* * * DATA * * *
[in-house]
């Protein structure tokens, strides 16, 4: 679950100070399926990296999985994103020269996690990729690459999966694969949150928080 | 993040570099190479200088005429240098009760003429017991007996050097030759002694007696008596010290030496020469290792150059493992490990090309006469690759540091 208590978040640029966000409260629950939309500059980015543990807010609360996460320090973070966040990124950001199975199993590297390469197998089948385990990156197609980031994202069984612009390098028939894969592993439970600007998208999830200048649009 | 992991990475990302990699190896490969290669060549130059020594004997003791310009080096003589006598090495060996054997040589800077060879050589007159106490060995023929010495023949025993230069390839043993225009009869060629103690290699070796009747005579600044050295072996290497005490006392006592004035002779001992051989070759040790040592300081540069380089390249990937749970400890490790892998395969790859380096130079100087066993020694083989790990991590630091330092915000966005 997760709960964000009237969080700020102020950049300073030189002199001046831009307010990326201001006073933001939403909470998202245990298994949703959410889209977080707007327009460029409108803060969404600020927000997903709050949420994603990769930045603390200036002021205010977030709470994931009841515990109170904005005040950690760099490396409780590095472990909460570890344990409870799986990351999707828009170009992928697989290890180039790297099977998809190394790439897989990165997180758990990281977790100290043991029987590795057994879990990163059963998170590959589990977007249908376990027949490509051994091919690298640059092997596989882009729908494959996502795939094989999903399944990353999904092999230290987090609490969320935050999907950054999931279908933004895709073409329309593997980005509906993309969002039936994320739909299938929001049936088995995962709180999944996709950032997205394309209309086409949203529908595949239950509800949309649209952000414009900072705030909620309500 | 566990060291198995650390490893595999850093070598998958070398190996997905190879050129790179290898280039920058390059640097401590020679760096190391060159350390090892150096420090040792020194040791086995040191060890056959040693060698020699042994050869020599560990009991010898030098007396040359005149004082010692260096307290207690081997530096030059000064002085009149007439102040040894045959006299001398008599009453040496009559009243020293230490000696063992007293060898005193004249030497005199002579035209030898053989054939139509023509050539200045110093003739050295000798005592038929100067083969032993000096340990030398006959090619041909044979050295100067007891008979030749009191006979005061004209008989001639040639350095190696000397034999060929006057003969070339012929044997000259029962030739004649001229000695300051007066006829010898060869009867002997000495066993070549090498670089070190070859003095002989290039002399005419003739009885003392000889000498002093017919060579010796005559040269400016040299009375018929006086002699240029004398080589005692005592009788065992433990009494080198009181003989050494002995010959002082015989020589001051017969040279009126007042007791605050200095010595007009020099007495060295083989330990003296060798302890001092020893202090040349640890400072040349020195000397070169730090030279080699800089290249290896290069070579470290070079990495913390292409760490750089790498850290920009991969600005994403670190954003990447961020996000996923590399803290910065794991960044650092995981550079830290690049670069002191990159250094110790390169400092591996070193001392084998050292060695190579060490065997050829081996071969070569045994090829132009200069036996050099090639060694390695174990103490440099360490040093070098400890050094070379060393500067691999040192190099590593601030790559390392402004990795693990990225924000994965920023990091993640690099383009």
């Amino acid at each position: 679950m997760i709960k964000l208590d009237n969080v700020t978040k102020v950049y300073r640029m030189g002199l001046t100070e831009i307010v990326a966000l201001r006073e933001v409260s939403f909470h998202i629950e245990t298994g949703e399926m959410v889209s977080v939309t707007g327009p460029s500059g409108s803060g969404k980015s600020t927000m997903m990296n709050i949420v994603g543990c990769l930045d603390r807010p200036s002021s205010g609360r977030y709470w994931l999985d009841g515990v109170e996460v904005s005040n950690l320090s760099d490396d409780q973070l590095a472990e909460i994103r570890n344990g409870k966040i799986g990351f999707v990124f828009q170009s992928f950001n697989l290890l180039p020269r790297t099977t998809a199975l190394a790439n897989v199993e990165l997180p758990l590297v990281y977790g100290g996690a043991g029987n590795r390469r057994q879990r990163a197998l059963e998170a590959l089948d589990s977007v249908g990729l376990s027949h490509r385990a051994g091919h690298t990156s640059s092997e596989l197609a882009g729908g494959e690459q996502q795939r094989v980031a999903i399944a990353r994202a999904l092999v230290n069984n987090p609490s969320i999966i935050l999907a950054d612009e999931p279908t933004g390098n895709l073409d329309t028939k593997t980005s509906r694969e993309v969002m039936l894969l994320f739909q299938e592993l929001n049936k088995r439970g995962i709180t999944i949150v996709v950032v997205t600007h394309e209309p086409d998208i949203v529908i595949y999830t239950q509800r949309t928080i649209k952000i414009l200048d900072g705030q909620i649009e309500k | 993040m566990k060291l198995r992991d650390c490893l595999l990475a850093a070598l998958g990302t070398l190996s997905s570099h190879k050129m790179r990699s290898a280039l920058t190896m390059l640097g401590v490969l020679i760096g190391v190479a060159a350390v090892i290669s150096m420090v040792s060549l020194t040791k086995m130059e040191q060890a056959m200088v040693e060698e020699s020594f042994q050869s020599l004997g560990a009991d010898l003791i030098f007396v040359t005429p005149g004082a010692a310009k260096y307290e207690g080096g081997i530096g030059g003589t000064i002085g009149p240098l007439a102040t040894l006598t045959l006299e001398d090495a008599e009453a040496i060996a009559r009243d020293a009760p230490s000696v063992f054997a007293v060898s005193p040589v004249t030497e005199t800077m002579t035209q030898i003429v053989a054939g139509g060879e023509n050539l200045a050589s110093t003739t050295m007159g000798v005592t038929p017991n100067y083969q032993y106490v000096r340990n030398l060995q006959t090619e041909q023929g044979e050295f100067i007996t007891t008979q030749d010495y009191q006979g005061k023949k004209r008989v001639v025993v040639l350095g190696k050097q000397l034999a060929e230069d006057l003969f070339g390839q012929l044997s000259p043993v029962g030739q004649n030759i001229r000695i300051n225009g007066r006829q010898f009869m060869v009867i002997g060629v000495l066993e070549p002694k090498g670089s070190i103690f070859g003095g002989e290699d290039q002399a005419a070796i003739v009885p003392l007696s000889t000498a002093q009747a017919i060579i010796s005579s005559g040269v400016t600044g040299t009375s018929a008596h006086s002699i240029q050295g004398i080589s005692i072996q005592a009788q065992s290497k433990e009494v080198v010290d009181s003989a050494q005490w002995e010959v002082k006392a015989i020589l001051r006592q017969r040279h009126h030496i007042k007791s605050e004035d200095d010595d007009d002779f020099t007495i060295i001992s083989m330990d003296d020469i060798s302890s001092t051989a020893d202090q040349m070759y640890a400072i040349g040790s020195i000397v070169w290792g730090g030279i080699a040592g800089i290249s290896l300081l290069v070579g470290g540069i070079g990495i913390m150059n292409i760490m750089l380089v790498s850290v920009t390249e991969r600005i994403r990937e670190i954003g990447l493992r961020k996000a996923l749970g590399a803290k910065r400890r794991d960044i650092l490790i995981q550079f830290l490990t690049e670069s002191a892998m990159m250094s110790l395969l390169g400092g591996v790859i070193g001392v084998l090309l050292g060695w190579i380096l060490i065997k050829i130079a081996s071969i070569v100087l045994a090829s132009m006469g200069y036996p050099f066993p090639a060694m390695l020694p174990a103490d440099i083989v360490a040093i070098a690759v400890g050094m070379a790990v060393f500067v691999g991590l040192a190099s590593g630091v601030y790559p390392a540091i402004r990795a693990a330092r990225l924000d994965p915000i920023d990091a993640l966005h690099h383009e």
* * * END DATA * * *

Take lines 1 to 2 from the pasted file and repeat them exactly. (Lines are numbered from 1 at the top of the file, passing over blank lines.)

[in-house]
């Protein structure tokens, strides 16, 4: 679950100070399926990296999985994103020269996690990729690459999966694969949150928080 | 993040570099190479200088005429240098009760003429017991007996050097030759002694007696008596010290030496020469290792150059493992490990090309006469690759540091 208590978040640029966000409260629950939309500059980015543990807010609360996460320090973070966040990124950001199975199993590297390469197998089948385990990156197609980031994202069984612009390098028939894969592993439970600007998208999830200048649009 | 992991990475990302990699190896490969290669060549130059020594004997003791310009080096003589006598090495060996054997040589800077060879050589007159106490060995023929010495023949025993230069390839043993225009009869060629103690290699070796009747005579600044050295072996290497005490006392006592004035002779001992051989070759040790040592300081540069380089390249990937749970400890490790892998395969790859380096130079100087066993020694083989790990991590630091330092915000966005 997760709960964000009237969080700020102020950049300073030189002199001046831009307010990326201001006073933001939403909470998202245990298994949703959410889209977080707007327009460029409108803060969404600020927000997903709050949420994603990769930045603390200036002021205010977030709470994931009841515990109170904005005040950690760099490396409780590095472990909460570890344990409870799986990351999707828009170009992928697989290890180039790297099977998809190394790439897989990165997180758990990281977790100290043991029987590795057994879990990163059963998170590959589990977007249908376990027949490509051994091919690298640059092997596989882009729908494959996502795939094989999903399944990353999904092999230290987090609490969320935050999907950054999931279908933004895709073409329309593997980005509906993309969002039936994320739909299938929001049936088995995962709180999944996709950032997205394309209309086409949203529908595949239950509800949309649209952000414009900072705030909620309500 | 566990060291198995650390490893595999850093070598998958070398190996997905190879050129790179290898280039920058390059640097401590020679760096190391060159350390090892150096420090040792020194040791086995040191060890056959040693060698020699042994050869020599560990009991010898030098007396040359005149004082010692260096307290207690081997530096030059000064002085009149007439102040040894045959006299001398008599009453040496009559009243020293230490000696063992007293060898005193004249030497005199002579035209030898053989054939139509023509050539200045110093003739050295000798005592038929100067083969032993000096340990030398006959090619041909044979050295100067007891008979030749009191006979005061004209008989001639040639350095190696000397034999060929006057003969070339012929044997000259029962030739004649001229000695300051007066006829010898060869009867002997000495066993070549090498670089070190070859003095002989290039002399005419003739009885003392000889000498002093017919060579010796005559040269400016040299009375018929006086002699240029004398080589005692005592009788065992433990009494080198009181003989050494002995010959002082015989020589001051017969040279009126007042007791605050200095010595007009020099007495060295083989330990003296060798302890001092020893202090040349640890400072040349020195000397070169730090030279080699800089290249290896290069070579470290070079990495913390292409760490750089790498850290920009991969600005994403670190954003990447961020996000996923590399803290910065794991960044650092995981550079830290690049670069002191990159250094110790390169400092591996070193001392084998050292060695190579060490065997050829081996071969070569045994090829132009200069036996050099090639060694390695174990103490440099360490040093070098400890050094070379060393500067691999040192190099590593601030790559390392402004990795693990990225924000994965920023990091993640690099383009």